On a sunny August morning, all eyes were on the University of Nebraska Board of Regents as the elected officials heard testimony on a resolution opposing critical race theory. Their final vote in favor of free expression was a clear rejection of a censorship campaign that has shown alarming momentum over the last year.
Critical race theory is a decades-old, college-level academic concept designed to examine systemic racism in American society to identify solutions. Most of the opposition to the theory is fueled by misunderstanding and inaccuracy. This case was no different.
Regent Jim Pillen, a candidate for governor, echoed a nationwide disinformation campaign when he described critical race theory as an “anti-American” theory “that explicitly advocates for discrimination.”
Kimberlé Crenshaw, one of the scholars who helped develop critical race theory, says political opportunists are currently using the theory as a new catch-all for concepts they don’t like, ranging from the broad concept of equity to specific efforts such as the critically acclaimed 1619 Project.
“They use a framework that people don't really know much about and they pour into it a whole range of racial grievances, discomforts, anxieties,” she said in a recent ACLU podcast interview.
Because of this disinformation campaign, elected officials have too often sought to censor and chill free expression while whitewashing our country’s past and present. Just look across the Missouri River to Iowa, where Gov. Kim Reynolds signed a bill that bans classroom curriculum on systemic racism and sexism. In Texas, lawmakers have targeted the writings of civil rights leaders, including Susan B. Anthony, Cesar Chavez, and Martin Luther King Jr.
In a way, this backlash is just more evidence for how badly we need open and honest conversations about racism. Some elected officials are not only failing to address racial disparities under their watch, they’re also actively trying to silence discussions of those disparities.
Speaking at a rally before the University of Nebraska Board of Regents meeting, UNL Student Body President Batool Ibrahim reminded supporters of the issues that weren’t getting addressed while Regent Pillen’s resolution took the spotlight – issues such as systemic racial disparities in healthcare and our criminal legal system.
“I just want to remind everyone why we’re here today,” she said. “It is for Black people. It is for Indigenous people. It is for the people of color in America who are facing racism every single day of their lives.”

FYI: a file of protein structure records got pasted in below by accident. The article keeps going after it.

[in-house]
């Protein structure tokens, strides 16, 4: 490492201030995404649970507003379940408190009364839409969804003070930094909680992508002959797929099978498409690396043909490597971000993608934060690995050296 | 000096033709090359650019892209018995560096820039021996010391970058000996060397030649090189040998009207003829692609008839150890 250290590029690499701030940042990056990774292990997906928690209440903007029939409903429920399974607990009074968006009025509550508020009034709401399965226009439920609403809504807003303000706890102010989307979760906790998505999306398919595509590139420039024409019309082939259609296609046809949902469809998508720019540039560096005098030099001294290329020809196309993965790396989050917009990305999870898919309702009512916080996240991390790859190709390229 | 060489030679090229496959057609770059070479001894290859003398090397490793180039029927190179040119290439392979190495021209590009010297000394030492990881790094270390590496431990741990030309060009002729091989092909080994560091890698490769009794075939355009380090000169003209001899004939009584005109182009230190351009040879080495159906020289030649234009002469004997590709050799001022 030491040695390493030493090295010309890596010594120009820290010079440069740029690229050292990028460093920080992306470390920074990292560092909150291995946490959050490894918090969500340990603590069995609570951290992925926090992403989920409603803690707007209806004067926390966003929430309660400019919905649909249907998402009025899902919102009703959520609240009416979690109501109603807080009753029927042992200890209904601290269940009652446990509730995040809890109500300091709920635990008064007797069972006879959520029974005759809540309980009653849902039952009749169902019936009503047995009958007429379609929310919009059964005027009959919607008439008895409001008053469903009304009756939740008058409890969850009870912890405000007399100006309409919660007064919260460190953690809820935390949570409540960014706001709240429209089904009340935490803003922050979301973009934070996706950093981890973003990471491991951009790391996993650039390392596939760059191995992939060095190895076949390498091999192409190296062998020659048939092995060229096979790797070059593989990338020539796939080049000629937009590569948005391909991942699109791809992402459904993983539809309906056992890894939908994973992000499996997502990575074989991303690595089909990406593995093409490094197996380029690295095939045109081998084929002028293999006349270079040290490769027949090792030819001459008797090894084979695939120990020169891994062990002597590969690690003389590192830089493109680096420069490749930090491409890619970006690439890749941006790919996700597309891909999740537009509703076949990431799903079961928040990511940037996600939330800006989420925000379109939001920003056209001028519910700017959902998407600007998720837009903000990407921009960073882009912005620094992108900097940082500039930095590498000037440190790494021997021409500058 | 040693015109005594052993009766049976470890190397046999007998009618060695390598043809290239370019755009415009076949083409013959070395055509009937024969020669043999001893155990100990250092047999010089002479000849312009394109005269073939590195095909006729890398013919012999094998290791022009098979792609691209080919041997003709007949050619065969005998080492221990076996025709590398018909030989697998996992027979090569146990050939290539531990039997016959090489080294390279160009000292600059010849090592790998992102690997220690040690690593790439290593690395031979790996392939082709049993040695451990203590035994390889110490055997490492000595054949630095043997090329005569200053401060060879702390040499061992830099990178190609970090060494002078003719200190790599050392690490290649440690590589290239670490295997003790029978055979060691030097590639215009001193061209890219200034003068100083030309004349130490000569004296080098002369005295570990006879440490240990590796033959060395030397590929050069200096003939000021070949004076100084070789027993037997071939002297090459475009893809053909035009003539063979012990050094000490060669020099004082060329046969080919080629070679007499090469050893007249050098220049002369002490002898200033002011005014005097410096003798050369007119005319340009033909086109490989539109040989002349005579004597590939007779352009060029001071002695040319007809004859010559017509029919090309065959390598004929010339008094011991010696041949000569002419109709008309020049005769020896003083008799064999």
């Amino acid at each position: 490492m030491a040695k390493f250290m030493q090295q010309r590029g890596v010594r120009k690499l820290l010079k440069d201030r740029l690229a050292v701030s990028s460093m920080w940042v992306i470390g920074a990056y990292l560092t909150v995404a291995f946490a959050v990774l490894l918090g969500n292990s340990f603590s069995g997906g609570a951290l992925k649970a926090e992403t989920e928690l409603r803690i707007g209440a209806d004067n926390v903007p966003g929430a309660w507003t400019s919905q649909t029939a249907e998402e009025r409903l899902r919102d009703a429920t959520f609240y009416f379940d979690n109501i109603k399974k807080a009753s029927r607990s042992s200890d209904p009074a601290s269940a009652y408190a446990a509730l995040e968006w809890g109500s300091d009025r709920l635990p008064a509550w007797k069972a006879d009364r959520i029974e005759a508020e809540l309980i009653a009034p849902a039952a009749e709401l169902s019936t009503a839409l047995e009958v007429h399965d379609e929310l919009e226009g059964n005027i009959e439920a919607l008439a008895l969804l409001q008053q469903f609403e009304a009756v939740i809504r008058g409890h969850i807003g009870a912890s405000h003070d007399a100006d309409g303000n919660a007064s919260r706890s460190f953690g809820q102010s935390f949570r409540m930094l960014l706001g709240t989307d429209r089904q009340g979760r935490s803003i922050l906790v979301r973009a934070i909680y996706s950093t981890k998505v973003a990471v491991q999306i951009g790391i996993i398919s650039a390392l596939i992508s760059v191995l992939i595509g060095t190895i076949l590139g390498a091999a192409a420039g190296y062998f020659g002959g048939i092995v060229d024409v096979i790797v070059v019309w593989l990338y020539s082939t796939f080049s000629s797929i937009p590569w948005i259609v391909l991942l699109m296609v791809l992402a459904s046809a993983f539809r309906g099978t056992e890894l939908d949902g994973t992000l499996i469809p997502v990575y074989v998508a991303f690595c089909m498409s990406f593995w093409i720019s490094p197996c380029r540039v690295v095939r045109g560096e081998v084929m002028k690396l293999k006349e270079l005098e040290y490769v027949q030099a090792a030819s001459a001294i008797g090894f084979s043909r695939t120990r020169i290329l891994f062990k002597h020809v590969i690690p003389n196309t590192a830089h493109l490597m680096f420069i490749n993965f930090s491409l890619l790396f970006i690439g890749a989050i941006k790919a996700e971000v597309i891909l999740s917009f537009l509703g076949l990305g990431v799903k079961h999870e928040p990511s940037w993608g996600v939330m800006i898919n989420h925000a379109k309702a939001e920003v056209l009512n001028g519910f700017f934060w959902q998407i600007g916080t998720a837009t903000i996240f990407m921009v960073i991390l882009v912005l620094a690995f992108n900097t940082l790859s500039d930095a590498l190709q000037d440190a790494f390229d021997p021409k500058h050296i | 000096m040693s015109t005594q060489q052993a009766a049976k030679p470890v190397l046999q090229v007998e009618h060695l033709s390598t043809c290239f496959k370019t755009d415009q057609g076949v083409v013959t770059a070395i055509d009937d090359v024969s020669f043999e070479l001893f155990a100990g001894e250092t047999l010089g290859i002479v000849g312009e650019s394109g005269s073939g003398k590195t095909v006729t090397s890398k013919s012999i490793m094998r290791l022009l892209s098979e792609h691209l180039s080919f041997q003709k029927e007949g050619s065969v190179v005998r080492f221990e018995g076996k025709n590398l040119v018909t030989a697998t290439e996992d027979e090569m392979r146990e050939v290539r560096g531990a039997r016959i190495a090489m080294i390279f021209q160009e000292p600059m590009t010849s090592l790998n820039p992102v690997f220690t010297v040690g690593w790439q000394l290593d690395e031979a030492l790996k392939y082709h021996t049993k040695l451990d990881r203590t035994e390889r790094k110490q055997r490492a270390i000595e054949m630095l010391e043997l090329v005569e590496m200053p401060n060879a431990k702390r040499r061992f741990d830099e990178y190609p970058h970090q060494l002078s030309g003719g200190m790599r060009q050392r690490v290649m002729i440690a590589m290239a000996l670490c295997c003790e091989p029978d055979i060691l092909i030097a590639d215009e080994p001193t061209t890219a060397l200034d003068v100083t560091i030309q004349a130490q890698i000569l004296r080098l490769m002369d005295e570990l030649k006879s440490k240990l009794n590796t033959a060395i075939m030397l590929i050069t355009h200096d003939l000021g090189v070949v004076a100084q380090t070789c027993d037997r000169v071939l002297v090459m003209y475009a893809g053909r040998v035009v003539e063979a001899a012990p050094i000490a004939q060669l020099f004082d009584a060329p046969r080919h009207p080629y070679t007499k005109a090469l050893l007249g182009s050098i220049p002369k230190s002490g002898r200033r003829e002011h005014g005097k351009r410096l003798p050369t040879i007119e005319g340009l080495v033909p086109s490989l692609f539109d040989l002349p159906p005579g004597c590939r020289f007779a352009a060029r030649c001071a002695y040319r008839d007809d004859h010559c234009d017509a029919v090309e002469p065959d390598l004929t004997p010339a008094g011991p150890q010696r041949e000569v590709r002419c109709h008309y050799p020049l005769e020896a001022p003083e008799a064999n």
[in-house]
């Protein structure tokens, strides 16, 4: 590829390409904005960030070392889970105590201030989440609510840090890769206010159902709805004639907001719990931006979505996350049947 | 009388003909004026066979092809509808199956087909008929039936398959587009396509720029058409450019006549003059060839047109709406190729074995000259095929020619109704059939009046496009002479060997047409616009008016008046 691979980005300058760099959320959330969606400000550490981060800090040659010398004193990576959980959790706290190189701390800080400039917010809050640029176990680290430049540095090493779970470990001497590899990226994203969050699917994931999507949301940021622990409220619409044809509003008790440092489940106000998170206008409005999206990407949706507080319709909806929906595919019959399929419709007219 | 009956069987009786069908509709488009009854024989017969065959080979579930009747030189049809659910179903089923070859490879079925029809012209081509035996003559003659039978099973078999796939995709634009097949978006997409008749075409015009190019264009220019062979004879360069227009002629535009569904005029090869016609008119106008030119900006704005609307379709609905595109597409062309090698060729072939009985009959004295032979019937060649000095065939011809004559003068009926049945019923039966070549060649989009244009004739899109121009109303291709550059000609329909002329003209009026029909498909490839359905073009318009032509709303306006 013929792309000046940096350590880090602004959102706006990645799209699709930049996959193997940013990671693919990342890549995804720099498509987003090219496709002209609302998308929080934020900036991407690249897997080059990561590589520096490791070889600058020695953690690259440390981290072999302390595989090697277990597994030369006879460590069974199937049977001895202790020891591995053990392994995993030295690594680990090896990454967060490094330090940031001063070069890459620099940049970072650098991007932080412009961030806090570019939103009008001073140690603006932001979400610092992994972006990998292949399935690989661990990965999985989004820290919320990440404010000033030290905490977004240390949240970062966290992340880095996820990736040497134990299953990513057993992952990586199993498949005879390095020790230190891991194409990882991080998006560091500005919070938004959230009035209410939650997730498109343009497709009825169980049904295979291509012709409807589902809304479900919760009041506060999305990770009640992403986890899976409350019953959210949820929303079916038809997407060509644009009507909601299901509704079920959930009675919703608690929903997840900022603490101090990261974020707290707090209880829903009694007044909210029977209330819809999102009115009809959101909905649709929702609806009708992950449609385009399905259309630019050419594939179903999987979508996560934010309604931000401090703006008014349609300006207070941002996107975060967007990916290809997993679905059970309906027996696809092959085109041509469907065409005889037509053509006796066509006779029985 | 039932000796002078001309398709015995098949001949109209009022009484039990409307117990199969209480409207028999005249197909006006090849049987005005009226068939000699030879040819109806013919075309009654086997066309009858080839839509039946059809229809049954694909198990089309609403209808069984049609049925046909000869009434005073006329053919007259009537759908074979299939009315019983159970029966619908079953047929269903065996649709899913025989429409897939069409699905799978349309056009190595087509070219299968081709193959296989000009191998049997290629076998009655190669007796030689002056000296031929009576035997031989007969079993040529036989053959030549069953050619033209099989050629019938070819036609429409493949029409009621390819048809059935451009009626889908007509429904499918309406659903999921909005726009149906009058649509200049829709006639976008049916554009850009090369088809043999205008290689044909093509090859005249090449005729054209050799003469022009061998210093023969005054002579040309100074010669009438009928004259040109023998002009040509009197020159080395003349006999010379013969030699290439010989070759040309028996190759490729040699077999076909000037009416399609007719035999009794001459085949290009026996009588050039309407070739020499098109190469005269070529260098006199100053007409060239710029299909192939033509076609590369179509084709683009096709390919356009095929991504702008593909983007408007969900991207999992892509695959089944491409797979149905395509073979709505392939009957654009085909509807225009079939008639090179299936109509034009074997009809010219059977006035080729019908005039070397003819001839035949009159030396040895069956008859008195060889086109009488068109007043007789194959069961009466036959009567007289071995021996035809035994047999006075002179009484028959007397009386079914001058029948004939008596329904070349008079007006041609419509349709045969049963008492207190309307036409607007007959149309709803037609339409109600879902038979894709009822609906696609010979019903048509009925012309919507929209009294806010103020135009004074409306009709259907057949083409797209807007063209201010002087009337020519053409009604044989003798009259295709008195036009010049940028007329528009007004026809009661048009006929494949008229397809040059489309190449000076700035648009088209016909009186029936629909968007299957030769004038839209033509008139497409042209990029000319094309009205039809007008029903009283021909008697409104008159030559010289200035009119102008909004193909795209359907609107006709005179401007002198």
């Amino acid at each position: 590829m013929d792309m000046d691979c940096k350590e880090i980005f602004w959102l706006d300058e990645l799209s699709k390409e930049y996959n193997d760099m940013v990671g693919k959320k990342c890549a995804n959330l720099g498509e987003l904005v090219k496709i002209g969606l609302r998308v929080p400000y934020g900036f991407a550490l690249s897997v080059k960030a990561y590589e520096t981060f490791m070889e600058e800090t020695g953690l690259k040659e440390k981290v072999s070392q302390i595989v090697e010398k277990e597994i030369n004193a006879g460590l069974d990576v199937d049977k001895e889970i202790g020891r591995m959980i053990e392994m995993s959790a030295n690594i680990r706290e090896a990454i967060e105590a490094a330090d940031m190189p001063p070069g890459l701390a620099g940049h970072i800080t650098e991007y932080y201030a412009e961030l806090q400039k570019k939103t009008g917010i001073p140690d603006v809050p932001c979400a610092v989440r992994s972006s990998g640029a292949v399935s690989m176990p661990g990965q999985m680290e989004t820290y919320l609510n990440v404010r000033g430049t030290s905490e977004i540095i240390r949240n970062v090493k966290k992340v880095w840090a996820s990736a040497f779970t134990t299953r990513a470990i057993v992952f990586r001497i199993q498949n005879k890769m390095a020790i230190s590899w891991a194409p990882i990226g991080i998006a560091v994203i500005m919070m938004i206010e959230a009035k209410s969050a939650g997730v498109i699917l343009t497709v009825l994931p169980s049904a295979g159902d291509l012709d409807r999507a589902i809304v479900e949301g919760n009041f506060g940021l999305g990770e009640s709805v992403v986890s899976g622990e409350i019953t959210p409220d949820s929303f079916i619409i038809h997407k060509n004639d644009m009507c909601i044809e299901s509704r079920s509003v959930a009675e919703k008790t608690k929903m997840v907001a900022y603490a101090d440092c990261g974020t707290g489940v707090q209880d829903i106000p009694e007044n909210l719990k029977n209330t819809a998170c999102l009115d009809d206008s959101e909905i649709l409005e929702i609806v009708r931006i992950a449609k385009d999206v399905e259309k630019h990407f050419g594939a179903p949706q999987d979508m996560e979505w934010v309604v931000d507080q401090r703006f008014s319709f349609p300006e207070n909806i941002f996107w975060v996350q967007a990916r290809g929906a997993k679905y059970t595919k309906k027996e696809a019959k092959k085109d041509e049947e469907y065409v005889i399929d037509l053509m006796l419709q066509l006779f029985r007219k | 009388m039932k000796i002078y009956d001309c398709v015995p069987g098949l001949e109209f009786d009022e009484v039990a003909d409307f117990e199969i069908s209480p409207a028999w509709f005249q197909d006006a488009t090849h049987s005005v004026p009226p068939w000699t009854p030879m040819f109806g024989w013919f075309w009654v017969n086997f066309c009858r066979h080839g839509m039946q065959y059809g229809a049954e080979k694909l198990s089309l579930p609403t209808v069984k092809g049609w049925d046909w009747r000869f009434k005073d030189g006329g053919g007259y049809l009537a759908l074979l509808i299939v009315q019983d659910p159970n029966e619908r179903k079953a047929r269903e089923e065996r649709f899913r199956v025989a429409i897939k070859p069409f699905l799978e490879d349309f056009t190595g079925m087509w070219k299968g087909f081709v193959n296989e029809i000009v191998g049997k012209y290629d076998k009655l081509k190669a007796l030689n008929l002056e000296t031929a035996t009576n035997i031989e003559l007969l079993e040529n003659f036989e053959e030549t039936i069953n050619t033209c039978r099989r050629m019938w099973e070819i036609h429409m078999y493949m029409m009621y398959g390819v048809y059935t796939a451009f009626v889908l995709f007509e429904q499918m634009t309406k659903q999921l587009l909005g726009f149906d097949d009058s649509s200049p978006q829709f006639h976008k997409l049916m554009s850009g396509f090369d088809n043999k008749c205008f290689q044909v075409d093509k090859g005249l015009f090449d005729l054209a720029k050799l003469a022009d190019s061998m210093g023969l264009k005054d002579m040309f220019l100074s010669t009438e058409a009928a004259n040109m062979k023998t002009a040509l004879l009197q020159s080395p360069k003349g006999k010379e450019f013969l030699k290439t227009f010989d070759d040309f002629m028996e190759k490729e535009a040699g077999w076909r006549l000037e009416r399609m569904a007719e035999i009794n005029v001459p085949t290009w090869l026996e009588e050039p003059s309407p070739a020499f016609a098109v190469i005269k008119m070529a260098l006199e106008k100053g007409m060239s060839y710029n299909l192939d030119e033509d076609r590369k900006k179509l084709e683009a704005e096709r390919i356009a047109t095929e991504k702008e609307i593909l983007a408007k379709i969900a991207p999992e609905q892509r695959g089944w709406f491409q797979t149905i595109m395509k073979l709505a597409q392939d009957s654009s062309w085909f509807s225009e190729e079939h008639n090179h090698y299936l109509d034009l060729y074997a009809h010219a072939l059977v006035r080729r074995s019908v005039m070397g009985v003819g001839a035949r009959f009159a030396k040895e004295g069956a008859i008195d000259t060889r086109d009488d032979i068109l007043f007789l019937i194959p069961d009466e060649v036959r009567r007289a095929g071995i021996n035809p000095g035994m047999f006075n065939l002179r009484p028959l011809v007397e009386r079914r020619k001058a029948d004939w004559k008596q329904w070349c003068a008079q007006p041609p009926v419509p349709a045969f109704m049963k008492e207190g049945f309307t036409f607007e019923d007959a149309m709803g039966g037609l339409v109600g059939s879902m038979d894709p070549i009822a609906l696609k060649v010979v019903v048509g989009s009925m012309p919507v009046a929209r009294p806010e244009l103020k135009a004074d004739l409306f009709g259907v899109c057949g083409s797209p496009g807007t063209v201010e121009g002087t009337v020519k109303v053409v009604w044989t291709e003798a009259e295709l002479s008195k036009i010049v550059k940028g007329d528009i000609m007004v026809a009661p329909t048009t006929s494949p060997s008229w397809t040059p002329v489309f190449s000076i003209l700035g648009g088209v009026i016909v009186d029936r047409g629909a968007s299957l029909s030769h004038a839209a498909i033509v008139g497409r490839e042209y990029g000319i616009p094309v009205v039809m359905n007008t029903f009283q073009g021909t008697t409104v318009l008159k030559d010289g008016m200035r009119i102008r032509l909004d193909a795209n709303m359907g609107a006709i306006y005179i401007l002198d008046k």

Thanks to the leadership of students, the hundreds of Nebraskans who signed our petition (a collaboration with the Anti-Defamation League of the Plains States and the NAACP Lincoln Branch), and the faculty who spoke out, five of the eight regents rejected censorship and the resolution was defeated.
This vote was a significant moment in Nebraska history. By siding with academic freedom, the regents also sided with the too often ignored voices of students of color and sent the message that their histories matter. They sided with the idea of teaching the truth without the imposition of censorship or politically motivated erasure.
It’s a victory worth celebrating. At the same time, the work is not done.
When the Nebraska Legislature reconvenes for regular session, we expect some state senators will drag out the same tired talking points and take aim at critical race theory in our K-12 schools, where it is not being taught because, again, it’s a graduate-level theory.
If legislators raise this issue, they’ll send the same chilling message that honest conversation about racism could bring professional consequences for teachers and academic consequences for youth. Like the university resolution, it’s students of color who will be harmed the most.
But here’s the thing. We already beat censorship once. We can do it again. So, senators, think twice before trying to silence conversations of race and racism in our K-12 classrooms. Denying students the right to discuss the truth is nothing less than big government censorship and we won’t stand for it.
The past is nothing to be afraid of. If we are going to ever move forward as a country and a state, we must look back with clear eyes and open minds. That means having honest conversations about the parts of our history where we fell short of our ideals so that, together, we can build a fairer and freer future for all of us.
Watch our CRT conversation on YouTube: